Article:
Pregnant teacher on bedrest instructs students from Calif. hospital room

Published: Aug. 30, 2020 at 3:10 AM CDT
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LANCASTER, Calif. (KCBS/KCAL) - A long hospitalization is not preventing a California teacher from holding her classes. She figured out how to do her job from her hospital room.

Some of the first things Janet Udomratsak’s students see when they join the class every day through Zoom are a welcome sign, calendar and white board, but what they don’t see, just steps away, is a hospital bed.

Udomratsak, known to her students as Mrs. O, teaches third grade at Tierra Bonita Elementary School in Lancaster, California. This is her 11th year of teaching. She was hospitalized seven weeks ago due to pregnancy complications.

“Honestly, being in the hospital to me, in this setting, almost feels no different than if I were at home. The only difference is that yes, I am in the hospital,” Udomratsak said. “In the beginning of the school year, that’s when you build your relationship with your students, and I didn’t want to miss that opportunity.”

With months to go on bedrest until her second child is due, Udomratsak decided to take on the challenge of remote teaching.

“My love of teaching, for the kids and building that relationship is so much stronger than me just wanting to sit and do nothing. Obviously, that would be the life: to just take it all in and relax and not have to work. I would love doing that, but my desire is to be with the students,” she said.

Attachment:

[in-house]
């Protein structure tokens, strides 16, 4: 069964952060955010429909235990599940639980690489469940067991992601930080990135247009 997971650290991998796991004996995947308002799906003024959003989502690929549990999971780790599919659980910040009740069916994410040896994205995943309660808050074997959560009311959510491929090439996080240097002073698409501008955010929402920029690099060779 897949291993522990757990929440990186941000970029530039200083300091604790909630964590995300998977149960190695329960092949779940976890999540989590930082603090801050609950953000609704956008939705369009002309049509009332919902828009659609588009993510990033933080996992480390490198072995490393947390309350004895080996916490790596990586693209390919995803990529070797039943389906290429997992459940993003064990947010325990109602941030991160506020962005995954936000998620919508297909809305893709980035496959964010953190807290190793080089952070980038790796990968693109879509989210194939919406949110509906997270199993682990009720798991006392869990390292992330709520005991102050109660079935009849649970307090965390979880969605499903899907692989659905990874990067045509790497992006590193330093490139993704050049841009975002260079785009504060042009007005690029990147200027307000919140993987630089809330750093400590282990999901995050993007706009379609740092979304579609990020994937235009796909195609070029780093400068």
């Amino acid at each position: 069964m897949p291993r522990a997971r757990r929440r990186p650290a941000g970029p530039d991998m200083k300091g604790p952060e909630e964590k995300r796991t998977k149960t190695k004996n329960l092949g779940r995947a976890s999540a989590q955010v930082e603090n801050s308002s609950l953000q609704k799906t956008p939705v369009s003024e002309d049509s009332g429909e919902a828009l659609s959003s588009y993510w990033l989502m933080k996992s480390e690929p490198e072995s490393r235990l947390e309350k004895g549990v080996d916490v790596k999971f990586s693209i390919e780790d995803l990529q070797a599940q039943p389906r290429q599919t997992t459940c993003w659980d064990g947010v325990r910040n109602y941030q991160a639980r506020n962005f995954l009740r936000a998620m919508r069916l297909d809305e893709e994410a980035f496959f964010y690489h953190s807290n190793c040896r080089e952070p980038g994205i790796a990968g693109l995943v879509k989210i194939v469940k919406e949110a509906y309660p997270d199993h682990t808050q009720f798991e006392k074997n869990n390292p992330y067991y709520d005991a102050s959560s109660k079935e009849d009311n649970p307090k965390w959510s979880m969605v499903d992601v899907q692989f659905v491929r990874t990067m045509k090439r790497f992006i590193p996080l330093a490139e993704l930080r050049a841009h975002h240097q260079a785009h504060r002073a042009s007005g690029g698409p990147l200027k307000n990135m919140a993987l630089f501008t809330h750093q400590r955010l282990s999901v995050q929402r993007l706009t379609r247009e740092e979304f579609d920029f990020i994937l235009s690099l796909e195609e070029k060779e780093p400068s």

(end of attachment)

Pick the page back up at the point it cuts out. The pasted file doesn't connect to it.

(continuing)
With support from her family, doctors and the Eastside Union School District, Udomratsak was given the green light to open up her hospital room and make it a classroom.

“I just review all of her monitoring on the computer, and then, I come in and talk to her once a day or whoever the rounding doctor is. We all kind of know that she’s teaching and doing her thing, and we try to stay out of her way, except for when we have to come in and do the monitoring we need to do,” said Kathryn Wright, Udomratsak’s doctor.

Udomratsak’s job is to teach, but in the middle of an unprecedented time in history, it’s also to educate students and let them know they’re not alone.

“It’s something that is new for all of us, and I want to show them that I am there with them. The struggle is real for me as a teacher, it’s real for them as the students and really, that we are all in it together,” she said.

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